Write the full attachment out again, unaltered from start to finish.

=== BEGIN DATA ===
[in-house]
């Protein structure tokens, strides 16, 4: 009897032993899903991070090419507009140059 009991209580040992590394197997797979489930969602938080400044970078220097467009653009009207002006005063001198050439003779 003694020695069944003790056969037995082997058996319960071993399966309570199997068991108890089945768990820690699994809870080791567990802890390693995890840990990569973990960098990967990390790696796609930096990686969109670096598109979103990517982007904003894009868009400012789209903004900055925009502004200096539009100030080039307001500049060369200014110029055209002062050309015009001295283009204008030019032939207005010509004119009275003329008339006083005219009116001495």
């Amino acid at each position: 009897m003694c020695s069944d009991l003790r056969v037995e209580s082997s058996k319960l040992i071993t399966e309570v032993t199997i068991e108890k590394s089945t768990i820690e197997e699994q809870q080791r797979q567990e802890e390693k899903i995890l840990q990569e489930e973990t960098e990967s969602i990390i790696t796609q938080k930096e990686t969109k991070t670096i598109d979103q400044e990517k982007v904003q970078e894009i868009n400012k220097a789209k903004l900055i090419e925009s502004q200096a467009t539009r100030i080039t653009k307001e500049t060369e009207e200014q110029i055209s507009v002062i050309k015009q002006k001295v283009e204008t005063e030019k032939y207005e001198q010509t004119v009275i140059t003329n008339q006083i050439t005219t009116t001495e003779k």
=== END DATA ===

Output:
[in-house]
């Protein structure tokens, strides 16, 4: 009897032993899903991070090419507009140059 009991209580040992590394197997797979489930969602938080400044970078220097467009653009009207002006005063001198050439003779 003694020695069944003790056969037995082997058996319960071993399966309570199997068991108890089945768990820690699994809870080791567990802890390693995890840990990569973990960098990967990390790696796609930096990686969109670096598109979103990517982007904003894009868009400012789209903004900055925009502004200096539009100030080039307001500049060369200014110029055209002062050309015009001295283009204008030019032939207005010509004119009275003329008339006083005219009116001495």
């Amino acid at each position: 009897m003694c020695s069944d009991l003790r056969v037995e209580s082997s058996k319960l040992i071993t399966e309570v032993t199997i068991e108890k590394s089945t768990i820690e197997e699994q809870q080791r797979q567990e802890e390693k899903i995890l840990q990569e489930e973990t960098e990967s969602i990390i790696t796609q938080k930096e990686t969109k991070t670096i598109d979103q400044e990517k982007v904003q970078e894009i868009n400012k220097a789209k903004l900055i090419e925009s502004q200096a467009t539009r100030i080039t653009k307001e500049t060369e009207e200014q110029i055209s507009v002062i050309k015009q002006k001295v283009e204008t005063e030019k032939y207005e001198q010509t004119v009275i140059t003329n008339q006083i050439t005219t009116t001495e003779k």